Auto-inhibitory role of the EF-SAM domain of STIM proteins in store-operated calcium entry.Zheng, L., Stathopulos, P.B., Schindl, R., Li, G.Y., Romanin, C., Ikura, M.
(2011) Proc.Natl.Acad.Sci.USA 108: 1337-1342
- PubMed: 21217057
- DOI: 10.1073/pnas.1015125108
- PubMed Abstract:
Stromal interaction molecules (STIM)s function as endoplasmic reticulum calcium (Ca(2+)) sensors that differentially regulate plasma membrane Ca(2+) release activated Ca(2+) channels in various cells. To probe the structural basis for the functional ...
Stromal interaction molecules (STIM)s function as endoplasmic reticulum calcium (Ca(2+)) sensors that differentially regulate plasma membrane Ca(2+) release activated Ca(2+) channels in various cells. To probe the structural basis for the functional differences between STIM1 and STIM2 we engineered a series of EF-hand and sterile α motif (SAM) domain (EF-SAM) chimeras, demonstrating that the STIM1 Ca(2+)-binding EF-hand and the STIM2 SAM domain are major contributors to the autoinhibition of oligomerization in each respective isoform. Our nuclear magnetic resonance (NMR) derived STIM2 EF-SAM structure provides a rationale for an augmented stability, which involves a 54° pivot in the EF-hand:SAM domain orientation permissible by an expanded nonpolar cleft, ionic interactions, and an enhanced hydrophobic SAM core, unique to STIM2. Live cells expressing "super-unstable" or "super-stable" STIM1/STIM2 EF-SAM chimeras in the full-length context show a remarkable correlation with the in vitro data. Together, our data suggest that divergent Ca(2+)- and SAM-dependent stabilization of the EF-SAM fold contributes to the disparate regulation of store-operated Ca(2+) entry by STIM1 and STIM2.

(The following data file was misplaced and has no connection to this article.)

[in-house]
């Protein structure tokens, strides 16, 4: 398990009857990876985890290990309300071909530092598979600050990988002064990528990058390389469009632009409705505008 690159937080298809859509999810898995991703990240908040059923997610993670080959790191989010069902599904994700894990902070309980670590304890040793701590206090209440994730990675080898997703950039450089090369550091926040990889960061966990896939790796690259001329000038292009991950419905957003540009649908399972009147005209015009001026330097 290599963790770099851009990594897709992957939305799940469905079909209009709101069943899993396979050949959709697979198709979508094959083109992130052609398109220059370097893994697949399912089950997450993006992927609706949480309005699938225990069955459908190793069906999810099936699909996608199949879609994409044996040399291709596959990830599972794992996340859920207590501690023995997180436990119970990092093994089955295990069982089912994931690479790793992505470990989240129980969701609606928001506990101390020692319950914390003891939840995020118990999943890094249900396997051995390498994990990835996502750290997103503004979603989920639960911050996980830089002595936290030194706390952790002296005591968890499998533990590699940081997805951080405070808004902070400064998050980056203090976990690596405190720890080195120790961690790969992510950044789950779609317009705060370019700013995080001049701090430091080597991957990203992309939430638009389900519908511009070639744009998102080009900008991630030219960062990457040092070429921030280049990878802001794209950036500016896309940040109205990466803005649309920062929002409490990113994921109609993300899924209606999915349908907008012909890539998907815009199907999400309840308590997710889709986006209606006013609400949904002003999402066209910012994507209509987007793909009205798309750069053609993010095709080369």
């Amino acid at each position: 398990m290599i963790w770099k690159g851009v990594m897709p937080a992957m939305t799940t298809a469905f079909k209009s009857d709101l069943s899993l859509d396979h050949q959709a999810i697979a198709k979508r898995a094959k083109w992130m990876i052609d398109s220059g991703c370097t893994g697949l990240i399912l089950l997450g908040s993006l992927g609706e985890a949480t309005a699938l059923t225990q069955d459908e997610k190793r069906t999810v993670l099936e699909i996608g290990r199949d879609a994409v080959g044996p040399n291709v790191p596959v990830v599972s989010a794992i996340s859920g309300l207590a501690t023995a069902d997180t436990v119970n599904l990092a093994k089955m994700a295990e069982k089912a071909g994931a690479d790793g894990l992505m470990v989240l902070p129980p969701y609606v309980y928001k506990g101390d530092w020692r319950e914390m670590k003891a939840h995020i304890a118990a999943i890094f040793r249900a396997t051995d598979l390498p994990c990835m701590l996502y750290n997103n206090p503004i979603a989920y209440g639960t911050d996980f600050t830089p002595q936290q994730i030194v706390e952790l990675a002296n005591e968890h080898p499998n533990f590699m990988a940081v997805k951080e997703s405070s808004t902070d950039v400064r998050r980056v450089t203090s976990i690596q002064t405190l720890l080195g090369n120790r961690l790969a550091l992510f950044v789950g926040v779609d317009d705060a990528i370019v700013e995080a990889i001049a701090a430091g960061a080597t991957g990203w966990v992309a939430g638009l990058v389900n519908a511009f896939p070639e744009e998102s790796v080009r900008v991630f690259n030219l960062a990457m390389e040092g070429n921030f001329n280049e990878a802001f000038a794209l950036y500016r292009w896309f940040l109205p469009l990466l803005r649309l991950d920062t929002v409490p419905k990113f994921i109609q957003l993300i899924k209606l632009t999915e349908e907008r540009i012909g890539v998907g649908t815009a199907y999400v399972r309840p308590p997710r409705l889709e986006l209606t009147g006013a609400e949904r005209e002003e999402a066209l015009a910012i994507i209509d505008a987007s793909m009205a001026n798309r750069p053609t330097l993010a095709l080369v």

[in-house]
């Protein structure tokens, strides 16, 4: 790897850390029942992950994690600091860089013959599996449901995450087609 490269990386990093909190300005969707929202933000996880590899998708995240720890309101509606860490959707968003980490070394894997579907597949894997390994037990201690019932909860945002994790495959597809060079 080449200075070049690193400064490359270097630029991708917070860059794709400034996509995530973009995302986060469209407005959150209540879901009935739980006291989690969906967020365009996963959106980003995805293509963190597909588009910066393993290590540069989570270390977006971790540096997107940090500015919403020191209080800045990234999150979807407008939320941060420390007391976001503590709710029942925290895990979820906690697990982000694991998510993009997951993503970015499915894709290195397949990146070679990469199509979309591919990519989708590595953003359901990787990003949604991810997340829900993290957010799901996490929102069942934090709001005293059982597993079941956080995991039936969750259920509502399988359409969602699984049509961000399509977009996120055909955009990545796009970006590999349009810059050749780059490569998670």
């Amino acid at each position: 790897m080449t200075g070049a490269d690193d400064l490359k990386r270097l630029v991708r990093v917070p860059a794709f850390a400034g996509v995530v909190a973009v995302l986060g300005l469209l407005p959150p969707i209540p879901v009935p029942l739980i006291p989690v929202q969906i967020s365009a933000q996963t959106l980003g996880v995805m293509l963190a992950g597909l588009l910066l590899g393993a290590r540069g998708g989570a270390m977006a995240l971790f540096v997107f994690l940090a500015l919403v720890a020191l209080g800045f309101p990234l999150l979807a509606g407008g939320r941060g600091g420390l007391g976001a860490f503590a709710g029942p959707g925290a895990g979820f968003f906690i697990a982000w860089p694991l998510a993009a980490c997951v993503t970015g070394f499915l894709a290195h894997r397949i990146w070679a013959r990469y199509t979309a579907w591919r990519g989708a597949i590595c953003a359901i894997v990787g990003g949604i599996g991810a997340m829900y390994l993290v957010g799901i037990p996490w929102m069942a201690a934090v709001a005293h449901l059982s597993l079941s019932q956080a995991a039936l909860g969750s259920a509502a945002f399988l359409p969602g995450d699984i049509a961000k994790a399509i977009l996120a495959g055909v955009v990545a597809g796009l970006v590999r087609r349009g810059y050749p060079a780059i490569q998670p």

Division of Signaling Biology, Ontario Cancer Institute and Department of Medical Biophysics, University of Toronto, Toronto, ON, Canada M5G 1L7.